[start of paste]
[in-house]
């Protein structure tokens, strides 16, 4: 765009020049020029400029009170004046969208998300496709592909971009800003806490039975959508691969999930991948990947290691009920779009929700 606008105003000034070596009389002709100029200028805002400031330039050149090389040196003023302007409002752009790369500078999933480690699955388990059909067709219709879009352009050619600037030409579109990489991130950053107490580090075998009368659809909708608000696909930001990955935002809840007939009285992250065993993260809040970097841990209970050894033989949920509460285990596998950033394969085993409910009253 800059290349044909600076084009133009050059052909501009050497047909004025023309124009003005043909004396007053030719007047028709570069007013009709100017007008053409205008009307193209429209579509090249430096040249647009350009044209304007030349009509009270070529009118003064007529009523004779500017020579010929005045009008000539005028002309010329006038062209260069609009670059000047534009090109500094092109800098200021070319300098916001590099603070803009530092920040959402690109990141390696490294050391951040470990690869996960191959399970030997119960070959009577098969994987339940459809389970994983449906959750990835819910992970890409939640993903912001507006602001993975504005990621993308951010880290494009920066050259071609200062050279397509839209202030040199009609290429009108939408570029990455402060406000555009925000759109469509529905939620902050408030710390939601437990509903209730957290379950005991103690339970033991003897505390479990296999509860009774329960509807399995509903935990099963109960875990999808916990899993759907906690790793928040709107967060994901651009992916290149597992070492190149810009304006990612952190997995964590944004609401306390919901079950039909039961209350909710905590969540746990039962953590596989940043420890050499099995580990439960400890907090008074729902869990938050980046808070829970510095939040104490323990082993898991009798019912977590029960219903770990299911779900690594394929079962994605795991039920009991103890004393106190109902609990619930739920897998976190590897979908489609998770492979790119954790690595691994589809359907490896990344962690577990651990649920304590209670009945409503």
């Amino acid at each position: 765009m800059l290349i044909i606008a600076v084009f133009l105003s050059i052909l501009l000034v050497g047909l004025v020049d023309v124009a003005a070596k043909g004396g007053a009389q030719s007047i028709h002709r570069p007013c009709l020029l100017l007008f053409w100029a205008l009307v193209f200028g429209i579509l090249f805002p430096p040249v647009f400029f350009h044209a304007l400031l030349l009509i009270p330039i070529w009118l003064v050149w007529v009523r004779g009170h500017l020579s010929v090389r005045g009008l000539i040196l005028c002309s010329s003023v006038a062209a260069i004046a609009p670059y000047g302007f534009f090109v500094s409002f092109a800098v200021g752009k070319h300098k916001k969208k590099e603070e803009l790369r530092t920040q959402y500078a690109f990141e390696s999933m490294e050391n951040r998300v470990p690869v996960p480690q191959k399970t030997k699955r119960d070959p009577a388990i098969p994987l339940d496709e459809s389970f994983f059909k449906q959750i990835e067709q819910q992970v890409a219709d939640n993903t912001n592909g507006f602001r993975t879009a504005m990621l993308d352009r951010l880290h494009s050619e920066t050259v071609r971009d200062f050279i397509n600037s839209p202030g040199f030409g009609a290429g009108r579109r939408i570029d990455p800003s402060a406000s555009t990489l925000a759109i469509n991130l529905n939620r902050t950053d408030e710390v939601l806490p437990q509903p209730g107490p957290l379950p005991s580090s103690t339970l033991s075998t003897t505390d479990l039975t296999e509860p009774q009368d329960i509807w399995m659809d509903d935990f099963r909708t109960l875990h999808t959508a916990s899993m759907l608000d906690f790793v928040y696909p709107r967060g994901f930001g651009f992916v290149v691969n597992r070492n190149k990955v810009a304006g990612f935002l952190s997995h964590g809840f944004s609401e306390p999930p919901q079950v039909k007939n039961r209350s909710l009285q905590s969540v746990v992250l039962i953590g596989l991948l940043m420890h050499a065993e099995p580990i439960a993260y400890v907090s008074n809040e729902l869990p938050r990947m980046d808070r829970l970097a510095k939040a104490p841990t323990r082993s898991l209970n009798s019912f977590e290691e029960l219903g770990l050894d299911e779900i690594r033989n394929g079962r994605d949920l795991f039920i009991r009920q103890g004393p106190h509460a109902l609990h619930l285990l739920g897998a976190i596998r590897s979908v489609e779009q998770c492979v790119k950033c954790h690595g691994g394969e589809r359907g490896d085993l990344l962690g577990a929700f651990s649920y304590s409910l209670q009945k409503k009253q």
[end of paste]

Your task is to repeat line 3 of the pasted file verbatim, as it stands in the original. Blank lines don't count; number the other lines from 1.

């Amino acid at each position: 765009m800059l290349i044909i606008a600076v084009f133009l105003s050059i052909l501009l000034v050497g047909l004025v020049d023309v124009a003005a070596k043909g004396g007053a009389q030719s007047i028709h002709r570069p007013c009709l020029l100017l007008f053409w100029a205008l009307v193209f200028g429209i579509l090249f805002p430096p040249v647009f400029f350009h044209a304007l400031l030349l009509i009270p330039i070529w009118l003064v050149w007529v009523r004779g009170h500017l020579s010929v090389r005045g009008l000539i040196l005028c002309s010329s003023v006038a062209a260069i004046a609009p670059y000047g302007f534009f090109v500094s409002f092109a800098v200021g752009k070319h300098k916001k969208k590099e603070e803009l790369r530092t920040q959402y500078a690109f990141e390696s999933m490294e050391n951040r998300v470990p690869v996960p480690q191959k399970t030997k699955r119960d070959p009577a388990i098969p994987l339940d496709e459809s389970f994983f059909k449906q959750i990835e067709q819910q992970v890409a219709d939640n993903t912001n592909g507006f602001r993975t879009a504005m990621l993308d352009r951010l880290h494009s050619e920066t050259v071609r971009d200062f050279i397509n600037s839209p202030g040199f030409g009609a290429g009108r579109r939408i570029d990455p800003s402060a406000s555009t990489l925000a759109i469509n991130l529905n939620r902050t950053d408030e710390v939601l806490p437990q509903p209730g107490p957290l379950p005991s580090s103690t339970l033991s075998t003897t505390d479990l039975t296999e509860p009774q009368d329960i509807w399995m659809d509903d935990f099963r909708t109960l875990h999808t959508a916990s899993m759907l608000d906690f790793v928040y696909p709107r967060g994901f930001g651009f992916v290149v691969n597992r070492n190149k990955v810009a304006g990612f935002l952190s997995h964590g809840f944004s609401e306390p999930p919901q079950v039909k007939n039961r209350s909710l009285q905590s969540v746990v992250l039962i953590g596989l991948l940043m420890h050499a065993e099995p580990i439960a993260y400890v907090s008074n809040e729902l869990p938050r990947m980046d808070r829970l970097a510095k939040a104490p841990t323990r082993s898991l209970n009798s019912f977590e290691e029960l219903g770990l050894d299911e779900i690594r033989n394929g079962r994605d949920l795991f039920i009991r009920q103890g004393p106190h509460a109902l609990h619930l285990l739920g897998a976190i596998r590897s979908v489609e779009q998770c492979v790119k950033c954790h690595g691994g394969e589809r359907g490896d085993l990344l962690g577990a929700f651990s649920y304590s409910l209670q009945k409503k009253q």